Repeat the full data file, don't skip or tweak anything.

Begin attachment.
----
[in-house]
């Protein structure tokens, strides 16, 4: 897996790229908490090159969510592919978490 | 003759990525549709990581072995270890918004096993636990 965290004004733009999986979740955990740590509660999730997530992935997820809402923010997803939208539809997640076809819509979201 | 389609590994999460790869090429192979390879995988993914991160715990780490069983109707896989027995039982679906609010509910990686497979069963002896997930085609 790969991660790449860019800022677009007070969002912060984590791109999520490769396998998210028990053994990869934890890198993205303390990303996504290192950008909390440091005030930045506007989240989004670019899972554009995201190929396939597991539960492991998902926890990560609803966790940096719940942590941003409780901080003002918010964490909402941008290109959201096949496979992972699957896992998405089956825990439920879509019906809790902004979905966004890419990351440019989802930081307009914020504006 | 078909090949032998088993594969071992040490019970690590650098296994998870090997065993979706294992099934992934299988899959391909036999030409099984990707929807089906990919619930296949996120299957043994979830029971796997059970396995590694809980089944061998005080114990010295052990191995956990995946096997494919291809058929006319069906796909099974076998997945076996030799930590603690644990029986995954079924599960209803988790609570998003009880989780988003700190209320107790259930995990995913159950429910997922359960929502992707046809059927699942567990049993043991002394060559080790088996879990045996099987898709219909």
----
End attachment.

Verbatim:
[in-house]
């Protein structure tokens, strides 16, 4: 897996790229908490090159969510592919978490 | 003759990525549709990581072995270890918004096993636990 965290004004733009999986979740955990740590509660999730997530992935997820809402923010997803939208539809997640076809819509979201 | 389609590994999460790869090429192979390879995988993914991160715990780490069983109707896989027995039982679906609010509910990686497979069963002896997930085609 790969991660790449860019800022677009007070969002912060984590791109999520490769396998998210028990053994990869934890890198993205303390990303996504290192950008909390440091005030930045506007989240989004670019899972554009995201190929396939597991539960492991998902926890990560609803966790940096719940942590941003409780901080003002918010964490909402941008290109959201096949496979992972699957896992998405089956825990439920879509019906809790902004979905966004890419990351440019989802930081307009914020504006 | 078909090949032998088993594969071992040490019970690590650098296994998870090997065993979706294992099934992934299988899959391909036999030409099984990707929807089906990919619930296949996120299957043994979830029971796997059970396995590694809980089944061998005080114990010295052990191995956990995946096997494919291809058929006319069906796909099974076998997945076996030799930590603690644990029986995954079924599960209803988790609570998003009880989780988003700190209320107790259930995990995913159950429910997922359960929502992707046809059927699942567990049993043991002394060559080790088996879990045996099987898709219909």